If this is down-regulated as it often is with chronic stress we will be forced into the level below (i.e. sympathetic dominance) where we are ready to 'fight the tiger', our heart rate will be high, and our gut unable to function as blood is diverted away from it - hence churning and IBS symptoms. If our systems are even more exhausted (as they are with years of chronic pain in for instance chronic fatigue syndrome) then the other two levels are hijacked and we operate in the 'freeze' mode of the unmyelinated vagal system (freeze state) whereby nothing works. Our energy levels are so low we cannot function, even the most moderate tasks exhaust us. Our mitochondria are getting the signal to 'go slow'.. It down-regulates all metabolic activity. We are operating at the level of a reptile.

The next question is why and this is where my researches and experience working with people suffering from chronic fatigue shows me that subconscious trauma (perhaps more accurately termed unresolved emotion) seems to be the key here. If, in early life, the person suffers a traumatic experience and interprets that they are worthless or dangerous, then any subsequent event which plays into this subconscious belief system will trigger the body to go into a meltdown freeze state. The earlier the traumatic event in the person's life the more likely this is. Women also seem to be more biologically prone to this as men are more likely to go into fight and flight.

There may be periods of remission where the person has a reasonable ability to function but the next event which triggers these subconscious beliefs they will go downhill again. Thus it explains both the metabolic fatigue and the relapse and remission cycle common to all fatigue syndromes (ME, CFS, Fibromyalgia). Remember these events are recorded in the emotional brain or limbic system with the sensations and emotions that they first caused. They are processed differently from normal memories and may get 'stuck' in the emotional brain/limbic system where they continue to dictate behaviour and  symptoms.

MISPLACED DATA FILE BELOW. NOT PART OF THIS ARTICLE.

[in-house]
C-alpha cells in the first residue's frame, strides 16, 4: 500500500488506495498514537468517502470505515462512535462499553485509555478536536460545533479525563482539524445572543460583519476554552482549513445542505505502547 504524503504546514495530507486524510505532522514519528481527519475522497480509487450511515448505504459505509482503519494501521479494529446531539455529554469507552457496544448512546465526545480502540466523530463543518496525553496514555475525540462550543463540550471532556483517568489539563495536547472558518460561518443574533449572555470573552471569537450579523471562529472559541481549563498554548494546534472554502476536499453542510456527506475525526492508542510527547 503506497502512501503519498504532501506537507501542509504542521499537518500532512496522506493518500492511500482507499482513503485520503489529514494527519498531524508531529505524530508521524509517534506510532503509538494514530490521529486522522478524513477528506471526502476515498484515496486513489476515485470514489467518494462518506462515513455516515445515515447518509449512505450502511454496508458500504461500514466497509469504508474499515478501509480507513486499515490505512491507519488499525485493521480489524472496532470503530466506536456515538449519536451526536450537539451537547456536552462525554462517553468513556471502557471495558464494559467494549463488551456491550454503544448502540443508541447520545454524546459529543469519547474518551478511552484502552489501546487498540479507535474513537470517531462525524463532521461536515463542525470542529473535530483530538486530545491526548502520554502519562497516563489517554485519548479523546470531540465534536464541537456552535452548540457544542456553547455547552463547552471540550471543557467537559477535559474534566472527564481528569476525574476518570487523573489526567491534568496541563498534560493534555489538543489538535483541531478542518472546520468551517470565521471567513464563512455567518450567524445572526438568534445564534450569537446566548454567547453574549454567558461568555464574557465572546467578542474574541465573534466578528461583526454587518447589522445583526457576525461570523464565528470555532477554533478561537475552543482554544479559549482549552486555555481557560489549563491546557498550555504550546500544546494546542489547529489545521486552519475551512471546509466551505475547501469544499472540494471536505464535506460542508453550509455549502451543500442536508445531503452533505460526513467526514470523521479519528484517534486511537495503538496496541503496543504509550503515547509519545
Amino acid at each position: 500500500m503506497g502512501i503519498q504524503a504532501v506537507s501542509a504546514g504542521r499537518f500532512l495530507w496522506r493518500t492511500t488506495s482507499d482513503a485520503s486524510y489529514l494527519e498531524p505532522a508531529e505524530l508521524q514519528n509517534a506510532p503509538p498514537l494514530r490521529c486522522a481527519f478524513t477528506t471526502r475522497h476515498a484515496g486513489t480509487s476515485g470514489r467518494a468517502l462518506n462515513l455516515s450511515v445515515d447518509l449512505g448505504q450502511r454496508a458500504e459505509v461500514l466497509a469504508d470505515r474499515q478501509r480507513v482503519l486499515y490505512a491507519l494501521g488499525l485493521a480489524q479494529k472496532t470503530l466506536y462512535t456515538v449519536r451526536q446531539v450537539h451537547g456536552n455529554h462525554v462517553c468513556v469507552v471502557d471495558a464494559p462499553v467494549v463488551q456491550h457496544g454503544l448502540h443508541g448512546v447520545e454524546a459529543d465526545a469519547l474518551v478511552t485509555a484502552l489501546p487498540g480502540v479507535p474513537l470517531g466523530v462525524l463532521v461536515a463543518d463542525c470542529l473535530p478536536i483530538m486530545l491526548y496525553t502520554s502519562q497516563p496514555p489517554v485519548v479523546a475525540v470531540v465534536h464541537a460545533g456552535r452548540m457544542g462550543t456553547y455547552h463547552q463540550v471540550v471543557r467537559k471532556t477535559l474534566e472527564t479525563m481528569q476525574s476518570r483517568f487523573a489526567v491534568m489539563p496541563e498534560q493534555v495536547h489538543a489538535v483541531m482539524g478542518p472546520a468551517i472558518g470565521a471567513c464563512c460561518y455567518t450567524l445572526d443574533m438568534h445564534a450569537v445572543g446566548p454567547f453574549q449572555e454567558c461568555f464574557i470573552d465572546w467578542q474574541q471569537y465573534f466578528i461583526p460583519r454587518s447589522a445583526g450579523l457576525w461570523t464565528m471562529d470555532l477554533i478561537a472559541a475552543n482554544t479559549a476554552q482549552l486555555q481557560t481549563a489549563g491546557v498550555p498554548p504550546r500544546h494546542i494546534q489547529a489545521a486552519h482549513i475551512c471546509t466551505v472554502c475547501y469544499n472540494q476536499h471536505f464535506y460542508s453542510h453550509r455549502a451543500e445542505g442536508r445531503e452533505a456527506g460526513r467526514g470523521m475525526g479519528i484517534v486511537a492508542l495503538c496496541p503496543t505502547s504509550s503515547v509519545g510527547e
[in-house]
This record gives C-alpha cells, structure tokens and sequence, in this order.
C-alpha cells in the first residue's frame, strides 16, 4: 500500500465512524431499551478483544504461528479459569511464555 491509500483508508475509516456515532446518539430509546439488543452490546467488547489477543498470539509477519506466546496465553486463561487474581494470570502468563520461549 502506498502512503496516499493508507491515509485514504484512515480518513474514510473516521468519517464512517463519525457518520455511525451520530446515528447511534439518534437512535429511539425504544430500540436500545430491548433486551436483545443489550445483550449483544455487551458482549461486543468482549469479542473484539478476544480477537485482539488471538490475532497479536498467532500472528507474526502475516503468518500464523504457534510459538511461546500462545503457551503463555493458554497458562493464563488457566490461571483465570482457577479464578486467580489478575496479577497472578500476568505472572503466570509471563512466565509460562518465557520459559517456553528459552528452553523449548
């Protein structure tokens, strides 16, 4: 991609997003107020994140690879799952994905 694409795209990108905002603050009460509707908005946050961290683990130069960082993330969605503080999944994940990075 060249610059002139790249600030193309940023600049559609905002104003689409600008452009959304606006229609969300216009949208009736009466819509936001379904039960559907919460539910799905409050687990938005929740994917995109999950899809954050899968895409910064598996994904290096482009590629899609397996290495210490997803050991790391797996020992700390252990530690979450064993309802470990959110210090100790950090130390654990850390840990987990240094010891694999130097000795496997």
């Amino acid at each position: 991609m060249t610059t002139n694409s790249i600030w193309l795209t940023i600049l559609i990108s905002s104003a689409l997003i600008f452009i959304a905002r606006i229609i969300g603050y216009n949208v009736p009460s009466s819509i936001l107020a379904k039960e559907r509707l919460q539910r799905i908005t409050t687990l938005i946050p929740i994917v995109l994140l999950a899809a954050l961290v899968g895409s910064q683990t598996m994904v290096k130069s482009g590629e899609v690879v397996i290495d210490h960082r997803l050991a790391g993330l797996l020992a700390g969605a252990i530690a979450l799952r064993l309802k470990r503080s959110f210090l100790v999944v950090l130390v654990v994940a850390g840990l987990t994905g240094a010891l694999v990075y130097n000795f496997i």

I want to present this theory to the chronic fatigue community - including other clinical professionals at a webinar specifically set up so that we can understand why tinkering at the top level i.e. with diet and pacing can seldom work, if it doesn't approach the real underlying causes of the subconscious neural processing. Thus in summary, we are emotional beings with three increasingly sophisticated nervous systems overlaid on top of eachother (note also this occurs in the brain as well - see the Triune brain theory) - the final one belonging to a reptilian past. If, due to life circumstances this one becomes dominant as the others are suppressed, then our life becomes severely and devastatingly limited. In the next blog I'll be talking about how we can reverse this suppression with various tools from energy psychology.

With thanks to the writing of Peter Levine for these insights and my clients for their practical application.

Monday, 4 August 2014

August musings on mindbody medicine and trauma

August the month of holidays... someone said on the radio today that August is the 'Sunday' of the months and I agree. It feels like a last-ditch effort to enjoy the sun and note how the nights are drawing in. And yet it's just part of the cycle of life really.